The Secret Is Out!

It’s time to reveal a secret.

There is a world-class birding site, visited by very few birders, just an hour from downtown Beijing.

Its name is Miyun Reservoir.

Historically, most birders visiting Beijing have headed to the coast to visit the well-known birding spots of Beidaihe and Kuaile Dao (Happy Island).  This is understandable when one considers the observations made there between 1910-1917 by British Consul John D D La Touche, by Dane Axel Hemmingsen in the 1940s and by Dr Martin Williams, among others, in the mid-1980s.  These pioneers put northern China, and in particular the coastal town of Beidaihe, on the birding map.

And these locations have dominated the northern China birding scene ever since, with international tour companies visiting annually in May to offer their clients “up close and personal” experience of some of East Asia’s specialities, including the sought after ‘Sibes’ that cause so much excitement when they turn up as vagrants in western Europe or North America.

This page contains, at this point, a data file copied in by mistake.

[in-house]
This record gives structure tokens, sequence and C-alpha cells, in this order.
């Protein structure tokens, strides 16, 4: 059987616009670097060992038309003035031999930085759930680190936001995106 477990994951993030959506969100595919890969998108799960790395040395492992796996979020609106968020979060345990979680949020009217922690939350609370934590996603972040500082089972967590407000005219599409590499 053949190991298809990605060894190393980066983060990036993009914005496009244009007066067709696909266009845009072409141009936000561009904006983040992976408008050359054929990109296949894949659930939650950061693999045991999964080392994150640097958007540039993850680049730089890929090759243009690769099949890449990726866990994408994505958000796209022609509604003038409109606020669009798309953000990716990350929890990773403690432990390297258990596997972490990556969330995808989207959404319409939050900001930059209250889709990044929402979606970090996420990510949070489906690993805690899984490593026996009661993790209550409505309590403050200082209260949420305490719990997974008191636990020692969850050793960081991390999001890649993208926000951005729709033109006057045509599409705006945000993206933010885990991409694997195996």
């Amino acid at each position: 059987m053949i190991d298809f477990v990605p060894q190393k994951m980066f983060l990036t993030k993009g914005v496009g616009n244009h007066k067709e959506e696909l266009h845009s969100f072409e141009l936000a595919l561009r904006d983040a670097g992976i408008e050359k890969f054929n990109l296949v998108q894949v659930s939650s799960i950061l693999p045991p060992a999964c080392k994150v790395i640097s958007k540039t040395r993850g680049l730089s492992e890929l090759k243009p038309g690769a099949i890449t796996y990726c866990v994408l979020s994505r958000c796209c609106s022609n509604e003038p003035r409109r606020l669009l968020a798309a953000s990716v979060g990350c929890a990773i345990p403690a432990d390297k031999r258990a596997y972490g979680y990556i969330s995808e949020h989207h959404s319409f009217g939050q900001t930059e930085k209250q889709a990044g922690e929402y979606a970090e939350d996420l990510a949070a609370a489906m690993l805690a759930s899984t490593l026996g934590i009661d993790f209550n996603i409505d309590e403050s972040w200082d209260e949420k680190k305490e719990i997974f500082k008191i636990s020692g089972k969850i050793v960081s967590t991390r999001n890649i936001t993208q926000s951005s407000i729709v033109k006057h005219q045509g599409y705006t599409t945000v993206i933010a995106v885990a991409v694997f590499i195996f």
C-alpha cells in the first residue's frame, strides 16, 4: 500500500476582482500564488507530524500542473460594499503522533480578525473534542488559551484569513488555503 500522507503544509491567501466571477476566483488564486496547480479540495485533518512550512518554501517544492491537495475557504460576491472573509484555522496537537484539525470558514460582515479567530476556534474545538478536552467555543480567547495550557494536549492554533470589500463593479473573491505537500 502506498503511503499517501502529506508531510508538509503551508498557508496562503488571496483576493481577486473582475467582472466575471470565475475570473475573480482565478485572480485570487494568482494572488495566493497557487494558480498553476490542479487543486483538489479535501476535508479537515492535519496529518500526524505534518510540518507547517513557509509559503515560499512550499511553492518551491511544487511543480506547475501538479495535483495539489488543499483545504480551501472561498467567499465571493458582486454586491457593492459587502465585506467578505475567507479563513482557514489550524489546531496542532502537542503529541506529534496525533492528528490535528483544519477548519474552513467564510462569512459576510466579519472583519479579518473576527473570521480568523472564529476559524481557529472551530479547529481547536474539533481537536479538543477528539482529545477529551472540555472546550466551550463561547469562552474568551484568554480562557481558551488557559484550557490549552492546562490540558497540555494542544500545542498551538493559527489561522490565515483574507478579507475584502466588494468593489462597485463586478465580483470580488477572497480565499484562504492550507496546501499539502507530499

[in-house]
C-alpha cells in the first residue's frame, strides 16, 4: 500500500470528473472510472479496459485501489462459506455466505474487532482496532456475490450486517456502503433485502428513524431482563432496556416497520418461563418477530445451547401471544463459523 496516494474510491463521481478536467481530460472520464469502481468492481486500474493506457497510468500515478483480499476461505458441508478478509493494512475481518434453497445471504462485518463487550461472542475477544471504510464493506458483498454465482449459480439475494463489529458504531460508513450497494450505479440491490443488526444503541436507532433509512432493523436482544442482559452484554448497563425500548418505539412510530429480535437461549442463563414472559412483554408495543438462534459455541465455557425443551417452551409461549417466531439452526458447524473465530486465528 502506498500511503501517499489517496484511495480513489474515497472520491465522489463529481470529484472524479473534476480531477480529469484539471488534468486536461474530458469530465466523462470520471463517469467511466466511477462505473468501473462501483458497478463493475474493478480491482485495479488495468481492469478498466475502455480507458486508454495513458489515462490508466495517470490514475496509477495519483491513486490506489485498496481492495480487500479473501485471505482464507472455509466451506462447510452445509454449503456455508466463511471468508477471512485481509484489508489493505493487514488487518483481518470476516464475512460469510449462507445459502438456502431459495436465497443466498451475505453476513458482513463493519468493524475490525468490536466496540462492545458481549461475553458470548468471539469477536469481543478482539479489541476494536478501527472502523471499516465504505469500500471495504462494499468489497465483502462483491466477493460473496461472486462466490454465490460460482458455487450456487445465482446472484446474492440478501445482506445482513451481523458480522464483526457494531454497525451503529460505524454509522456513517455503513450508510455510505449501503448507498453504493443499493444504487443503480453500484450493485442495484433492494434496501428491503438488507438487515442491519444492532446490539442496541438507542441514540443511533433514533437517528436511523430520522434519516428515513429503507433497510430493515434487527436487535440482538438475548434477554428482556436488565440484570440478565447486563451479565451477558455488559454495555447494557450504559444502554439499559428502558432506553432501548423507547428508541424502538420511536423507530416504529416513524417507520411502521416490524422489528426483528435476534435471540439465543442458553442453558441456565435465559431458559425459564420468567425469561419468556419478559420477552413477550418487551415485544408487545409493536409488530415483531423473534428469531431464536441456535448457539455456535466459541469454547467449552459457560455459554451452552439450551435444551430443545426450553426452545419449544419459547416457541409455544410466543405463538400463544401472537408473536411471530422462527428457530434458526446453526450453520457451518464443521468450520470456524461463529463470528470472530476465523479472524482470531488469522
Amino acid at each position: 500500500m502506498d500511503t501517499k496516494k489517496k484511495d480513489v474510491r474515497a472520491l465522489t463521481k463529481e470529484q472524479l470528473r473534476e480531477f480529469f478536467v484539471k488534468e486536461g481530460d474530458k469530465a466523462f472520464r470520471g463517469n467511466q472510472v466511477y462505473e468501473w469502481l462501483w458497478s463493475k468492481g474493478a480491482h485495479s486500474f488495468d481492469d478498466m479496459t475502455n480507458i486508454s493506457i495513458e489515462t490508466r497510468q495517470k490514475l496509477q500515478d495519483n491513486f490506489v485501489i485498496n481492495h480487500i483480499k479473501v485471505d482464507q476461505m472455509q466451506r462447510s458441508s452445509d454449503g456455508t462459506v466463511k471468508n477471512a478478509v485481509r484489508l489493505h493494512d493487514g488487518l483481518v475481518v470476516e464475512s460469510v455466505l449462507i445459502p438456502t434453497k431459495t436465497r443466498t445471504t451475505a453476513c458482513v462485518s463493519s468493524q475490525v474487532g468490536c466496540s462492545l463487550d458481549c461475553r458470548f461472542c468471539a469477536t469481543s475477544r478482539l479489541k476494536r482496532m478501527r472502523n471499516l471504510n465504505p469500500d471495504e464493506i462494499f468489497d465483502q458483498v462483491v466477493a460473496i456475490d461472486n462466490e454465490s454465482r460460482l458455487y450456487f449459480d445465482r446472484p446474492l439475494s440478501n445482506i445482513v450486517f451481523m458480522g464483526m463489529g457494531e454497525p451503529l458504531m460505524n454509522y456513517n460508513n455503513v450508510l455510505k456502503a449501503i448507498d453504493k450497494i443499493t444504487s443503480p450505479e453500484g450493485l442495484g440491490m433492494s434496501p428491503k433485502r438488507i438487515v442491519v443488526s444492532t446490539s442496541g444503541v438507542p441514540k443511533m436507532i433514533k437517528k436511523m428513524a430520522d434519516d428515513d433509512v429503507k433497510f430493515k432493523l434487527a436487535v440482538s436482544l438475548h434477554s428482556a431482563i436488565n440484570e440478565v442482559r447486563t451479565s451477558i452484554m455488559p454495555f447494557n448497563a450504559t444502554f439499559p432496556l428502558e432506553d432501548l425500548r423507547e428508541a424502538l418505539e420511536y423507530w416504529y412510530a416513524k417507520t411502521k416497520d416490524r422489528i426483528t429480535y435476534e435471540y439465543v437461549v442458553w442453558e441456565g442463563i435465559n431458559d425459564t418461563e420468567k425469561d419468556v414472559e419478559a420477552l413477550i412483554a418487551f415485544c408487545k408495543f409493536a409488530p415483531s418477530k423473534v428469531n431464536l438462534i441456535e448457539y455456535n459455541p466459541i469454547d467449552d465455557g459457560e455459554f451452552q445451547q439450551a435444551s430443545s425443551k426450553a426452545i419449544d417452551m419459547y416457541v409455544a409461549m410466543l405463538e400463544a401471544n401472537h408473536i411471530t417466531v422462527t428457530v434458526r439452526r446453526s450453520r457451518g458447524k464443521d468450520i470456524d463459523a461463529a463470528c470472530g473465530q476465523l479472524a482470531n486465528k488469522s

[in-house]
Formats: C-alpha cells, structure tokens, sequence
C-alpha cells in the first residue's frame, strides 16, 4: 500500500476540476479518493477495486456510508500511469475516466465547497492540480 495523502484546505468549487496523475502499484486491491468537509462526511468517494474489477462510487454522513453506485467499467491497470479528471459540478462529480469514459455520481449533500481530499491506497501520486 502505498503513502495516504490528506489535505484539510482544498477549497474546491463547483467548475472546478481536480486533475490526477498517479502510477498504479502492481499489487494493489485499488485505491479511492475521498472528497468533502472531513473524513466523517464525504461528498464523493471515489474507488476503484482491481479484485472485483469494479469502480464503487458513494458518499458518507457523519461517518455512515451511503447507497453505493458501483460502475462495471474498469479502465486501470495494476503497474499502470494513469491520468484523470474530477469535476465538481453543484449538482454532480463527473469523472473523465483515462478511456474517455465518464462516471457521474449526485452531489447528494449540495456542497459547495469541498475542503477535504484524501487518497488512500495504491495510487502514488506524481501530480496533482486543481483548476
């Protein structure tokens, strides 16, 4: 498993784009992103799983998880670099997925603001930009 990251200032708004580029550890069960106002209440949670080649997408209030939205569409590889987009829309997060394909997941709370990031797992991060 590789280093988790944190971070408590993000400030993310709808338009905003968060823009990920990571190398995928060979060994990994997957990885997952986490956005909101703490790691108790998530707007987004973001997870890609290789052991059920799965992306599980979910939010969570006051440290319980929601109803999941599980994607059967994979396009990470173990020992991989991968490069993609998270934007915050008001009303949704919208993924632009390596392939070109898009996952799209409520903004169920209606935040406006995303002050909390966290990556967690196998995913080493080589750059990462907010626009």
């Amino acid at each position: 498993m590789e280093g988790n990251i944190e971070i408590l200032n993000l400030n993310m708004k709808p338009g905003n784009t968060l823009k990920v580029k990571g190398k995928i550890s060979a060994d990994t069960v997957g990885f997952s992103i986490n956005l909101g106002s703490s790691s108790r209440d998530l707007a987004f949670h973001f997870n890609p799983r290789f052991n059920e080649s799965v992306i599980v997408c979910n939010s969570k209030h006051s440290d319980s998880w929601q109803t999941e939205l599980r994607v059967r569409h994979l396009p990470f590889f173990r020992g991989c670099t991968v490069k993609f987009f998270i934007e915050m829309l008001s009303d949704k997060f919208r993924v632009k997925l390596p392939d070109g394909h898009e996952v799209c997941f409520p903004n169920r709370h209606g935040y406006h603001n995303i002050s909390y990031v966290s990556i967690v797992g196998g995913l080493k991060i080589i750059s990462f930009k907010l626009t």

However, it is increasingly clear that the phenomenal migration along the East Asian flyway is not only concentrated on the coast.  It is happening on a broad front and Beijing, China’s bustling capital, is slap bang in the middle of this birding superhighway.

Until recently, coverage of Beijing’s birds can most generously be described as ‘sparse’.  Even now, with a growing young Chinese birding community, it is no more than partial.  And yet, when one considers the diversity of species (more than 460 species have been recorded in the capital), together with the numbers, it is clear that Beijing is up there with the best birding sites in China.  And, within Beijing, there is one location that stands out right now – Miyun Reservoir.  The evidence?  How about this:

– More than 50,000 Little Buntings in one morning on 26 September 2014

– More than 8,000 Horned Larks on 15 October 2014

7 species of goose: Bar-headed, (Taiga and Tundra) Bean, Greater and Lesser White-fronted, Greylag and Swan

7 species of crane recorded in the last two years: Common, Demoiselle, Hooded, Red-crowned, Sandhill, Siberian and White-naped.

– A raptor list that includes Amur Falcon, Lesser and Common Kestrels, Hobby, Saker, Peregrine, Chinese, Eurasian and Japanese Sparrowhawks, Goshawk, Booted, Golden, Greater Spotted, Eastern Imperial, Short-toed and White-tailed Eagles, Osprey, Grey-faced, ‘Eastern’, Oriental Honey and Rough-legged Buzzards, Cinereous Vulture, Black and Black-winged Kites, Eastern Marsh, Hen and Pied Harriers.

– Red-throated and Black-throated Loon, Baikal and Eurasian Teal, Baer’s and Common Pochards, Falcated, Ferruginous, Spot-billed and Tufted Ducks, Gadwall, Mallard, Pintail and Wigeon, Greater Scaup and White-winged (Stejneger’s) Scoter.